|Publication number||US6965476 B2|
|Application number||US 09/871,630|
|Publication date||Nov 15, 2005|
|Filing date||Jun 4, 2001|
|Priority date||Jun 7, 2000|
|Also published as||EP1162492A2, EP1162492A3, US20020030889, US20050264887|
|Publication number||09871630, 871630, US 6965476 B2, US 6965476B2, US-B2-6965476, US6965476 B2, US6965476B2|
|Original Assignee||Canon Kabushiki Kaisha|
|Export Citation||BiBTeX, EndNote, RefMan|
|Patent Citations (43), Non-Patent Citations (7), Referenced by (25), Classifications (21), Legal Events (4)|
|External Links: USPTO, USPTO Assignment, Espacenet|
1. Field of the Invention
This invention relates to a diffractive optical element and a method of manufacturing the same, and particularly to a diffractive optical element for use in light of a plurality of wavelengths or bands and a method of manufacturing the same.
2. Related Background Art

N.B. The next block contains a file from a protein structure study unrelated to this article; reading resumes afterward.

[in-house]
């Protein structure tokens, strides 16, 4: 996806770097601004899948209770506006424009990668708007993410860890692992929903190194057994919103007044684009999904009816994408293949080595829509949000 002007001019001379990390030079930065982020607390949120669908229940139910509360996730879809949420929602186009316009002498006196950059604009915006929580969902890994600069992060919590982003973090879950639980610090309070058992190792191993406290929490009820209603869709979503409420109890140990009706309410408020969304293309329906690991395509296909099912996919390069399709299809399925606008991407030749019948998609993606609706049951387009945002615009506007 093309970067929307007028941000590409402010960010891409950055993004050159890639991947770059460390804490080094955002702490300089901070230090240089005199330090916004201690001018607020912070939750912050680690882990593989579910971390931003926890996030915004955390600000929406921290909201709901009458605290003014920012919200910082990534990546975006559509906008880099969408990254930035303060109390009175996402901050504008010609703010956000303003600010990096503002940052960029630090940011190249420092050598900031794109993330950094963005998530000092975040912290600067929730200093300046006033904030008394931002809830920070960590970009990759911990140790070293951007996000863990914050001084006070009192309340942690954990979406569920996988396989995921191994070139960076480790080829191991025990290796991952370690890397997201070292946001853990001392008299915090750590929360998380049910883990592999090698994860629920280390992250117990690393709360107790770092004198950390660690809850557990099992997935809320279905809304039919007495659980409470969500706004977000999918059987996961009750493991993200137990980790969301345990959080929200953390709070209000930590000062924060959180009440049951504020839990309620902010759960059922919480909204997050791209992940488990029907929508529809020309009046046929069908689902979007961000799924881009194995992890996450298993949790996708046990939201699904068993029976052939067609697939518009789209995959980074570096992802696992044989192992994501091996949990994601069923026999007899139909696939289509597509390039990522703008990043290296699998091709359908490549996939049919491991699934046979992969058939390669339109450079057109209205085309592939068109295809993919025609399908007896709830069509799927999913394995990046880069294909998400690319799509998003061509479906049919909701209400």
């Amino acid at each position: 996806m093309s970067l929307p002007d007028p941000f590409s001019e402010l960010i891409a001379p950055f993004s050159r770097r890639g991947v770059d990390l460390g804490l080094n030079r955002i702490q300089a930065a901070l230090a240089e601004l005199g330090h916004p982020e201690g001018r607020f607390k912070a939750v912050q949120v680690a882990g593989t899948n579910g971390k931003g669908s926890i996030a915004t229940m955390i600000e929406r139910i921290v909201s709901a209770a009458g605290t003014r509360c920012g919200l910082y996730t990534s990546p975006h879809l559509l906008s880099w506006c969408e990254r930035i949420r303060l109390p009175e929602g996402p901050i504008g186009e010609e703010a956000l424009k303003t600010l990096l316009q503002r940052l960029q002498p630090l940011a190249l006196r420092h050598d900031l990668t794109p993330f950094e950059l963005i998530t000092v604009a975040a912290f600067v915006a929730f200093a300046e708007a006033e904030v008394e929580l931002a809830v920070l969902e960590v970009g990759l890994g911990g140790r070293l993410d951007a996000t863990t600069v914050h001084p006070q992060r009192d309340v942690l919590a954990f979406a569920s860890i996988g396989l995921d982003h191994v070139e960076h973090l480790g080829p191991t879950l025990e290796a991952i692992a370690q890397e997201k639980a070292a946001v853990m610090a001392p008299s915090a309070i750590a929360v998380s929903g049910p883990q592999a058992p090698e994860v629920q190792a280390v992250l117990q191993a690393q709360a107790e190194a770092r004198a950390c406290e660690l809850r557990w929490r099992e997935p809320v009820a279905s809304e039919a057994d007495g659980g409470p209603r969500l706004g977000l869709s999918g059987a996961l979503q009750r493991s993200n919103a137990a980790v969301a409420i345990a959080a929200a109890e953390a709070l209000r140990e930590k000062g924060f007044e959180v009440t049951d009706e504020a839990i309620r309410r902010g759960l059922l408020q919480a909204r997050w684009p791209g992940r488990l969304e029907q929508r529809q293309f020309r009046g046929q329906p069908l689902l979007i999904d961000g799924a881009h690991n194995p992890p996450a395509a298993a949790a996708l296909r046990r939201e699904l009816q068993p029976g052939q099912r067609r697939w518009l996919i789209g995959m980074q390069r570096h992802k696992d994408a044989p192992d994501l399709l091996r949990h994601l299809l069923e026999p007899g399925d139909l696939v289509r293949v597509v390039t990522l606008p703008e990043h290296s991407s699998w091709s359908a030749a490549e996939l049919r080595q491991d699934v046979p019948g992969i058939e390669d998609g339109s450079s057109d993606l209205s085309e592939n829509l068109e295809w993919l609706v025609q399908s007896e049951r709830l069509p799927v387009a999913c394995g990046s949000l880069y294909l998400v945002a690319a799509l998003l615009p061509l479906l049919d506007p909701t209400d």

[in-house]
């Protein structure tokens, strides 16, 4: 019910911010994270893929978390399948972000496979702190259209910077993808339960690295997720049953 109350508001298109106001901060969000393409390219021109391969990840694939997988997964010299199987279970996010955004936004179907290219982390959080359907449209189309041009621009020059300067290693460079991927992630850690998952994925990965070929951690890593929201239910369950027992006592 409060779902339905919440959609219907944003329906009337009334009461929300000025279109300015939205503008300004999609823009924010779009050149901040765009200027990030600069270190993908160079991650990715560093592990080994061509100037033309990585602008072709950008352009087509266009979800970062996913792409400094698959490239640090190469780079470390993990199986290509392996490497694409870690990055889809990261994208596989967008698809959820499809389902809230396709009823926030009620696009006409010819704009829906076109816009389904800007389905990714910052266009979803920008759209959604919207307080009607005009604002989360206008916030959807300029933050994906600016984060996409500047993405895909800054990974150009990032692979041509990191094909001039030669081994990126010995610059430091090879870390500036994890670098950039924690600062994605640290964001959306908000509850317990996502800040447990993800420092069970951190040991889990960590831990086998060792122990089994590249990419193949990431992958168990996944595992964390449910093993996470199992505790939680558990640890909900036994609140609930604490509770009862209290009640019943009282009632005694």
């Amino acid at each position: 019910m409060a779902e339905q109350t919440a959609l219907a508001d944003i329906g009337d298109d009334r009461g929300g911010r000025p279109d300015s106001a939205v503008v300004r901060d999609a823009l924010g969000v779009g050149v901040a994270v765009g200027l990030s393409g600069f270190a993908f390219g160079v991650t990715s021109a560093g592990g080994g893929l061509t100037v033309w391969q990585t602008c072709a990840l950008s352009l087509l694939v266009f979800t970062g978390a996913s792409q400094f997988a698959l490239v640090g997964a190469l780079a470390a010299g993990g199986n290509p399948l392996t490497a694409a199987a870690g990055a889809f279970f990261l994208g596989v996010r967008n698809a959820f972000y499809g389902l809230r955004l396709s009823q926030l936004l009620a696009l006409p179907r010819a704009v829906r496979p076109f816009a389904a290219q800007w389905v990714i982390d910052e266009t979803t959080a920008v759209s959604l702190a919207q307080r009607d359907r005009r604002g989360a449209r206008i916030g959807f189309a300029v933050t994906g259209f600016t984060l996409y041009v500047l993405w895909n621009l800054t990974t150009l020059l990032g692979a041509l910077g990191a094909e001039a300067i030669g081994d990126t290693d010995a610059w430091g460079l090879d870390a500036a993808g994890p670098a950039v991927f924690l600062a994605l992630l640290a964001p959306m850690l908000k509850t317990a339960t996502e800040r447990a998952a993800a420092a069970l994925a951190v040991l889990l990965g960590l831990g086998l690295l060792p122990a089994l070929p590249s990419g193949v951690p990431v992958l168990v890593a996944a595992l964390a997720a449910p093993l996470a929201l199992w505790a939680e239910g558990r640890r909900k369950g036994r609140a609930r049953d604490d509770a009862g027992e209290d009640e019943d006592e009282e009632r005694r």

In a refracting optical system, use has heretofore been made of a method of decreasing chromatic aberration by combining glass materials differing in dispersion. In contrast, a method of decreasing chromatic aberration by providing a diffractive optical element having the diffracting action on a lens surface or in a portion of an optical system is disclosed in such literature as SPIE, Vol. 1354, International Lens Design Conference (1990), Japanese Patent Application Laid-Open No. 4-213421 (corresponding U.S. Pat. No. 5,0447,06), Japanese Patent Application Laid-Open No. 6-324262 (corresponding U.S. Pat. No. 5,790,321), etc. These correct chromatic aberration by the utilization of the phenomenon that chromatic aberration appears in opposite directions on a refractive part and a diffractive part disposed in an optical system. Also, such a diffractive optical element is comprised of phase-type diffractive gratings having synchronism, and can also be given an effect like that of an aspherical lens by varying the period of the periodic structure thereof, and is greatly effective to reduce aberrations.